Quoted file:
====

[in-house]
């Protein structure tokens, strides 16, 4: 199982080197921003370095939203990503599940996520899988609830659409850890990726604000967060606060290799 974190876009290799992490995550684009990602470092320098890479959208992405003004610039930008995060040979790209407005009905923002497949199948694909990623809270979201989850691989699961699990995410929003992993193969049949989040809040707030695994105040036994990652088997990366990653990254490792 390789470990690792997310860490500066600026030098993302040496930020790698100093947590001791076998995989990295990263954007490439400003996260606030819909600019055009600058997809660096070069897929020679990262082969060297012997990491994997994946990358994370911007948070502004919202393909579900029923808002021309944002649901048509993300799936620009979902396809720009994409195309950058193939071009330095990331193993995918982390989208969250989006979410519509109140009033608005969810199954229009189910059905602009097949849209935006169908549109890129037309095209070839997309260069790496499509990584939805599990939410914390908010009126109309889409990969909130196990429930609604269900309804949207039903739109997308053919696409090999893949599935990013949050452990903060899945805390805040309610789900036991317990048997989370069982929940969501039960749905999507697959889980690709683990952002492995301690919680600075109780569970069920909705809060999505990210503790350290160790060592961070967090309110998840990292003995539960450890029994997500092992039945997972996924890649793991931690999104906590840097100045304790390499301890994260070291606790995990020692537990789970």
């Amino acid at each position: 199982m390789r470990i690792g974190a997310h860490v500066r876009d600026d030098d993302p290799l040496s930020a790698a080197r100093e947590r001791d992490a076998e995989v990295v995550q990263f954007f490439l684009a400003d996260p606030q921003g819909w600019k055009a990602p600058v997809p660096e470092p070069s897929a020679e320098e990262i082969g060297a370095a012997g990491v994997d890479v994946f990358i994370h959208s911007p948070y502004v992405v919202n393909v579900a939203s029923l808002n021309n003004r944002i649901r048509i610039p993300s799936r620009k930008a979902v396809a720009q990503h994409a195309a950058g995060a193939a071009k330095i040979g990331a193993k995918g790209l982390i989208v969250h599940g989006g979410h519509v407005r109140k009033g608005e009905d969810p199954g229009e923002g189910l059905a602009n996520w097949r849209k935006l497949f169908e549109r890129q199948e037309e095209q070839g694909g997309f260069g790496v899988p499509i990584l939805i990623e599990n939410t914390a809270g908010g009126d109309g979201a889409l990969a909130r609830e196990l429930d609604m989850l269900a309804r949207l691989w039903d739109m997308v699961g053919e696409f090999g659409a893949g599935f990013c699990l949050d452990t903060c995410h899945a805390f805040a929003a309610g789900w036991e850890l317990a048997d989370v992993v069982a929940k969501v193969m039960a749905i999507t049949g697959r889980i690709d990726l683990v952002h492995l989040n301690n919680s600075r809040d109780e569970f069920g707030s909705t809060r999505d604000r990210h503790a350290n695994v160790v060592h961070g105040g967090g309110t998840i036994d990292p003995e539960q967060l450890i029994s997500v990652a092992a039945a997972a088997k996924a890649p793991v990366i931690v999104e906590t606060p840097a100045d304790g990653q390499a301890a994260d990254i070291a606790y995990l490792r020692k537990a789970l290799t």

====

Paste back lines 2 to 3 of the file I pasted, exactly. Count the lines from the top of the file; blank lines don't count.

């Protein structure tokens, strides 16, 4: 199982080197921003370095939203990503599940996520899988609830659409850890990726604000967060606060290799 974190876009290799992490995550684009990602470092320098890479959208992405003004610039930008995060040979790209407005009905923002497949199948694909990623809270979201989850691989699961699990995410929003992993193969049949989040809040707030695994105040036994990652088997990366990653990254490792 390789470990690792997310860490500066600026030098993302040496930020790698100093947590001791076998995989990295990263954007490439400003996260606030819909600019055009600058997809660096070069897929020679990262082969060297012997990491994997994946990358994370911007948070502004919202393909579900029923808002021309944002649901048509993300799936620009979902396809720009994409195309950058193939071009330095990331193993995918982390989208969250989006979410519509109140009033608005969810199954229009189910059905602009097949849209935006169908549109890129037309095209070839997309260069790496499509990584939805599990939410914390908010009126109309889409990969909130196990429930609604269900309804949207039903739109997308053919696409090999893949599935990013949050452990903060899945805390805040309610789900036991317990048997989370069982929940969501039960749905999507697959889980690709683990952002492995301690919680600075109780569970069920909705809060999505990210503790350290160790060592961070967090309110998840990292003995539960450890029994997500092992039945997972996924890649793991931690999104906590840097100045304790390499301890994260070291606790995990020692537990789970």
């Amino acid at each position: 199982m390789r470990i690792g974190a997310h860490v500066r876009d600026d030098d993302p290799l040496s930020a790698a080197r100093e947590r001791d992490a076998e995989v990295v995550q990263f954007f490439l684009a400003d996260p606030q921003g819909w600019k055009a990602p600058v997809p660096e470092p070069s897929a020679e320098e990262i082969g060297a370095a012997g990491v994997d890479v994946f990358i994370h959208s911007p948070y502004v992405v919202n393909v579900a939203s029923l808002n021309n003004r944002i649901r048509i610039p993300s799936r620009k930008a979902v396809a720009q990503h994409a195309a950058g995060a193939a071009k330095i040979g990331a193993k995918g790209l982390i989208v969250h599940g989006g979410h519509v407005r109140k009033g608005e009905d969810p199954g229009e923002g189910l059905a602009n996520w097949r849209k935006l497949f169908e549109r890129q199948e037309e095209q070839g694909g997309f260069g790496v899988p499509i990584l939805i990623e599990n939410t914390a809270g908010g009126d109309g979201a889409l990969a909130r609830e196990l429930d609604m989850l269900a309804r949207l691989w039903d739109m997308v699961g053919e696409f090999g659409a893949g599935f990013c699990l949050d452990t903060c995410h899945a805390f805040a929003a309610g789900w036991e850890l317990a048997d989370v992993v069982a929940k969501v193969m039960a749905i999507t049949g697959r889980i690709d990726l683990v952002h492995l989040n301690n919680s600075r809040d109780e569970f069920g707030s909705t809060r999505d604000r990210h503790a350290n695994v160790v060592h961070g105040g967090g309110t998840i036994d990292p003995e539960q967060l450890i029994s997500v990652a092992a039945a997972a088997k996924a890649p793991v990366i931690v999104e906590t606060p840097a100045d304790g990653q390499a301890a994260d990254i070291a606790y995990l490792r020692k537990a789970l290799t």